Joan Miró Materialità e Metamorfosi JOAN MIRO’. Materiality and Metamorphosis
Organized by the Serralves Museum of Contemporary Art in Oporto, Joan Miró: Materiality and Metamorphosis brings the hugely important Miró Collection to art lovers outside Portugal for the first time.
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The Bano Foundation and the City of Padua are hosting an exhibition of paintings by Joan Miró at Palazzo Zabarella, in the city centre, from 10 March to 24 June 2018. Organized by the Serralves Museum of Contemporary Art in Oporto, Joan Miró: Materiality and Metamorphosis brings the hugely important Miró Collection to art lovers outside Portugal for the first time.

The exhibition comprises eighty-five works ranging from paintings to drawings, sculptures, collages and hangings belonging to the magnificent collection of the Catalan artist’s oeuvre that now belongs to the Portuguese State.

In his exploration of materiality, Miró delved down deep, unequalled in his research by other artists, with the possible exception of Paul Klee. Certainly Miró greatly expanded the technical confines of twentieth century artistic production.

The exhibition bears witness to Miró’s artistic metamorphoses in the fields of drawing, painting, collage and wall hangings through its focus on the transformation of pictorial language developed by the artist from the early 1920s.

The stunning sequence of works on show illustrates the artist’s visual thought processes, the way he involved all the senses in his work, from sight to touch. In so doing it also reveals the way his creations developed from original inspiration to finished work.

There is a troubled tale with a happy ending to the Miró Collection on show in Padua. The works once belonged to the Banco Portugues de Negocios, who purchased then between 2004 and 2006 from an important private collection in Japan. In 2008 the Banco was nationalized by the Portuguese State, whose own financial problems suggested the prestigious Collection should be sold. The plan was that Christie’s should put them up for auction in London in 2014.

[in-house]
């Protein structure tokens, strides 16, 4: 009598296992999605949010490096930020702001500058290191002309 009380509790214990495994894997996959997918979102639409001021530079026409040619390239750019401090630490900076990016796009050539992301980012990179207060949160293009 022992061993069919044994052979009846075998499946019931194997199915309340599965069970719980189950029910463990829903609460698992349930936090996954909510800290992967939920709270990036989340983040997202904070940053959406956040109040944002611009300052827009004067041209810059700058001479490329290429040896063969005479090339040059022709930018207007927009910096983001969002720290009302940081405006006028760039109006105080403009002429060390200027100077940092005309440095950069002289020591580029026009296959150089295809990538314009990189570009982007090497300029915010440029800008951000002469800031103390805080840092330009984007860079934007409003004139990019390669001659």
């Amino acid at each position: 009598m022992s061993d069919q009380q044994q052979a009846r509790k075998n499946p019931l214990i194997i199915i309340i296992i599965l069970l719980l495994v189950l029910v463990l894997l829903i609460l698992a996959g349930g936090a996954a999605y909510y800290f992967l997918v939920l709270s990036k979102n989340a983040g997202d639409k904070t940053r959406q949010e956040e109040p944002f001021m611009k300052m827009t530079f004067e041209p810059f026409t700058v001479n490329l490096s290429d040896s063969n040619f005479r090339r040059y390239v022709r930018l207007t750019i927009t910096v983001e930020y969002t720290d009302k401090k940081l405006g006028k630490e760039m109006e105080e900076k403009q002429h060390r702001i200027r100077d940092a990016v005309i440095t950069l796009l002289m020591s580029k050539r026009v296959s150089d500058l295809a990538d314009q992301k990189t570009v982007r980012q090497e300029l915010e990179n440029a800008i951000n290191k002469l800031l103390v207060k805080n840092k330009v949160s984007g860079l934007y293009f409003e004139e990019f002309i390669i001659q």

This led to an immediate outcry, and the auction was first postponed and then called off, so the Miró works remained in Portugal, where they were later shown at the Serralves Museum in Oporto.


Before reaching Padua, the collection was also hosted by the Ajuda National Palace in Lisbon under the same title, Joan Miró: Materiality and Metamorphosis, an event that proved to be one of the most successful exhibitions held recently in Portugal.

The exhibition at Palazzo Zabarella covers six decades of Miró’s career as an artist, from 1924 to 1981, and focuses in particular on the transformations of pictorial idiom that began in the early 1920s. These are revealed in the different techniques he used, from drawing to painting, collage to textiles, where his distinctly sensorial approach to creativity is also evident.

During the course of his career, Joan Miró (1893-1983) always insisted on the importance of materiality in his work. While he did not consider his materials to be constraints, there is no doubt that the physical substratum of his art made a decisive contribution to what he portrayed. Moreover, it is interesting to note that even works that appear to be extremely simple and spontaneous were often preceded by detailed preparatory drafts.

In his creative life Miró worked with a wide range of supporting materials, some of them traditional such as paper, wallpaper, parchment, wood and cardboard, and other less conventional supports that included glass, sandpaper, hemp, cork, sheepskin, asbestos, brass, chipboard, Celotex, copper, aluminium foil and tar paper. He developed these substrata using oils, acrylic colours, chalks, pastels, Conté crayons, graphite, egg-based tempera, gouache, watercolours, enamel paints, Indian ink, collage, prints and stencils. These he applied in an innovative manner to both traditional and unorthodox bases, which he often further developed with the inclusion of pieces of everyday objects such as linoleum and string.

Within the sphere of 20th century modernism, Miró played the dual role of both painter and anti-painter, thereby challenging the very concept of material specificity. The Padua exhibition bears eloquent witness to the wealth of inspiration and creativity behind his work in all genres and materials.


Info and bookings: tel. +39 049 8753100

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